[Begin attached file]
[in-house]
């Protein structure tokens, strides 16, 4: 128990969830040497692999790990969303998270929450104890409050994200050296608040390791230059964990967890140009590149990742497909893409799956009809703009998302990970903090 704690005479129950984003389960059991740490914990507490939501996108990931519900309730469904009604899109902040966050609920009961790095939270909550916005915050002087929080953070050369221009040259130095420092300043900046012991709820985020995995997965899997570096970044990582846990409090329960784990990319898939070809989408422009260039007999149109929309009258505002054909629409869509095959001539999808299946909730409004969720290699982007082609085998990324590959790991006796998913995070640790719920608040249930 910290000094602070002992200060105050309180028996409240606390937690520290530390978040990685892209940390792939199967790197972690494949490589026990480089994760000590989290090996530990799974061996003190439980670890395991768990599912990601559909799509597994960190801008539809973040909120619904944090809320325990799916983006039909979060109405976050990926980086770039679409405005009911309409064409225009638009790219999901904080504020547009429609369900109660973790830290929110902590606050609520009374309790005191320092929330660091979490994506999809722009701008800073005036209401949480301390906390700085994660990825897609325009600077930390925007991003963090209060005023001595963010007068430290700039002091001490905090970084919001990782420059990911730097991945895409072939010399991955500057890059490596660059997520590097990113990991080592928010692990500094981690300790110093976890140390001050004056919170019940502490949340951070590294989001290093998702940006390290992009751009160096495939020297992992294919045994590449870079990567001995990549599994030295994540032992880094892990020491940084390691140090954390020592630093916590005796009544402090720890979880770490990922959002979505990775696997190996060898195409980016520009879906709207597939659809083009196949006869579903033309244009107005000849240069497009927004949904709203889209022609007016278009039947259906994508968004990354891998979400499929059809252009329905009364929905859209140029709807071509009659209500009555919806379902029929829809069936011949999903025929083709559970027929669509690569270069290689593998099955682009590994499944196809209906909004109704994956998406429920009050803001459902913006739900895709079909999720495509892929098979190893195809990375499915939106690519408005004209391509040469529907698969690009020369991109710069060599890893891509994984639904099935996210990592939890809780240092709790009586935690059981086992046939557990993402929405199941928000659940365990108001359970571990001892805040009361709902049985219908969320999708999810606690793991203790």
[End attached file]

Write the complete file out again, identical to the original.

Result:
[in-house]
């Protein structure tokens, strides 16, 4: 128990969830040497692999790990969303998270929450104890409050994200050296608040390791230059964990967890140009590149990742497909893409799956009809703009998302990970903090 704690005479129950984003389960059991740490914990507490939501996108990931519900309730469904009604899109902040966050609920009961790095939270909550916005915050002087929080953070050369221009040259130095420092300043900046012991709820985020995995997965899997570096970044990582846990409090329960784990990319898939070809989408422009260039007999149109929309009258505002054909629409869509095959001539999808299946909730409004969720290699982007082609085998990324590959790991006796998913995070640790719920608040249930 910290000094602070002992200060105050309180028996409240606390937690520290530390978040990685892209940390792939199967790197972690494949490589026990480089994760000590989290090996530990799974061996003190439980670890395991768990599912990601559909799509597994960190801008539809973040909120619904944090809320325990799916983006039909979060109405976050990926980086770039679409405005009911309409064409225009638009790219999901904080504020547009429609369900109660973790830290929110902590606050609520009374309790005191320092929330660091979490994506999809722009701008800073005036209401949480301390906390700085994660990825897609325009600077930390925007991003963090209060005023001595963010007068430290700039002091001490905090970084919001990782420059990911730097991945895409072939010399991955500057890059490596660059997520590097990113990991080592928010692990500094981690300790110093976890140390001050004056919170019940502490949340951070590294989001290093998702940006390290992009751009160096495939020297992992294919045994590449870079990567001995990549599994030295994540032992880094892990020491940084390691140090954390020592630093916590005796009544402090720890979880770490990922959002979505990775696997190996060898195409980016520009879906709207597939659809083009196949006869579903033309244009107005000849240069497009927004949904709203889209022609007016278009039947259906994508968004990354891998979400499929059809252009329905009364929905859209140029709807071509009659209500009555919806379902029929829809069936011949999903025929083709559970027929669509690569270069290689593998099955682009590994499944196809209906909004109704994956998406429920009050803001459902913006739900895709079909999720495509892929098979190893195809990375499915939106690519408005004209391509040469529907698969690009020369991109710069060599890893891509994984639904099935996210990592939890809780240092709790009586935690059981086992046939557990993402929405199941928000659940365990108001359970571990001892805040009361709902049985219908969320999708999810606690793991203790």